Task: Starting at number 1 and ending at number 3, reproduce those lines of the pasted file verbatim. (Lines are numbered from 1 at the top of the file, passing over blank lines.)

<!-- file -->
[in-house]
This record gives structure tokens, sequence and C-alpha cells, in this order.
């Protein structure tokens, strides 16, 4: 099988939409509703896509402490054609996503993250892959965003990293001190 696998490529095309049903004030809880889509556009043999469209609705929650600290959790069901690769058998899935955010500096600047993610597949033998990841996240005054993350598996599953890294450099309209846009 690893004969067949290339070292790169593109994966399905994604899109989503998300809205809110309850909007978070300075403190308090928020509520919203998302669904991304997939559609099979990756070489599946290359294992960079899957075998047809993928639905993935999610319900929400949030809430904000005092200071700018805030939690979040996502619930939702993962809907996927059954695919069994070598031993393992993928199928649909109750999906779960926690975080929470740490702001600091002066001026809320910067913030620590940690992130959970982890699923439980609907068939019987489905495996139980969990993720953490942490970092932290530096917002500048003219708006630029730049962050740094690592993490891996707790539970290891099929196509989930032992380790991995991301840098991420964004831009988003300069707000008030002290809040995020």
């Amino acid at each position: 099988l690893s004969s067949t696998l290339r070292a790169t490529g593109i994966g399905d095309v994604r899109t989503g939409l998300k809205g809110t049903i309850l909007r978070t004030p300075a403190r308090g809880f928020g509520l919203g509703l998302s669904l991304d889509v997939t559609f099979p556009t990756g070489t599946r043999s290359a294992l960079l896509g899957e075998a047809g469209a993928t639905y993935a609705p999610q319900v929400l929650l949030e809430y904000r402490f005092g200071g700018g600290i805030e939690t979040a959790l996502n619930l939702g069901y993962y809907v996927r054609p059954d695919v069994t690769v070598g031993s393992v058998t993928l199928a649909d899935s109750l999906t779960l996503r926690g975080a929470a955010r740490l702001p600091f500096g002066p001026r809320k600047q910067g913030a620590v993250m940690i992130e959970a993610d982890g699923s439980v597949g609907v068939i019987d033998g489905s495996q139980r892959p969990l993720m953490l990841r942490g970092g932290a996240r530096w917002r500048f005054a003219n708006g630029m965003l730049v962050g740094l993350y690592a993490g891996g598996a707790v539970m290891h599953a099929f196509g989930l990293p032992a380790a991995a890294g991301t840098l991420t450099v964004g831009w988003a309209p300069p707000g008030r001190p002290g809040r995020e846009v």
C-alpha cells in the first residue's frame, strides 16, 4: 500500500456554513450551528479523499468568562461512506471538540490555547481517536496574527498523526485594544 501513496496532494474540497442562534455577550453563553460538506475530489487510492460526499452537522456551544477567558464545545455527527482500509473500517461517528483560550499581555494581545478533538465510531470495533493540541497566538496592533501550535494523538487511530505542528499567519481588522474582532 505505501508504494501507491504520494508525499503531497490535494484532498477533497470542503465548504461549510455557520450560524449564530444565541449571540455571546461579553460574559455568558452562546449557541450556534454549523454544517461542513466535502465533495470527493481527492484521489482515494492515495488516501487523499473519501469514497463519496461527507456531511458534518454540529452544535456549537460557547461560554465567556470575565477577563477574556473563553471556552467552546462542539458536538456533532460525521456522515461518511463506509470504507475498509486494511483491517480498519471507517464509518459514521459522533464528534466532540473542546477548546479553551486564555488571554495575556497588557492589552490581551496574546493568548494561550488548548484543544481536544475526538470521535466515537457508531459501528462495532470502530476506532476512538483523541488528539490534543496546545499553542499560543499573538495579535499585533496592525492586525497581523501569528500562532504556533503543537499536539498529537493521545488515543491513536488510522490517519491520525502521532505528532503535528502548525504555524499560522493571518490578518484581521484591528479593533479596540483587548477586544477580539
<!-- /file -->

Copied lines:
[in-house]
This record gives structure tokens, sequence and C-alpha cells, in this order.
């Protein structure tokens, strides 16, 4: 099988939409509703896509402490054609996503993250892959965003990293001190 696998490529095309049903004030809880889509556009043999469209609705929650600290959790069901690769058998899935955010500096600047993610597949033998990841996240005054993350598996599953890294450099309209846009 690893004969067949290339070292790169593109994966399905994604899109989503998300809205809110309850909007978070300075403190308090928020509520919203998302669904991304997939559609099979990756070489599946290359294992960079899957075998047809993928639905993935999610319900929400949030809430904000005092200071700018805030939690979040996502619930939702993962809907996927059954695919069994070598031993393992993928199928649909109750999906779960926690975080929470740490702001600091002066001026809320910067913030620590940690992130959970982890699923439980609907068939019987489905495996139980969990993720953490942490970092932290530096917002500048003219708006630029730049962050740094690592993490891996707790539970290891099929196509989930032992380790991995991301840098991420964004831009988003300069707000008030002290809040995020």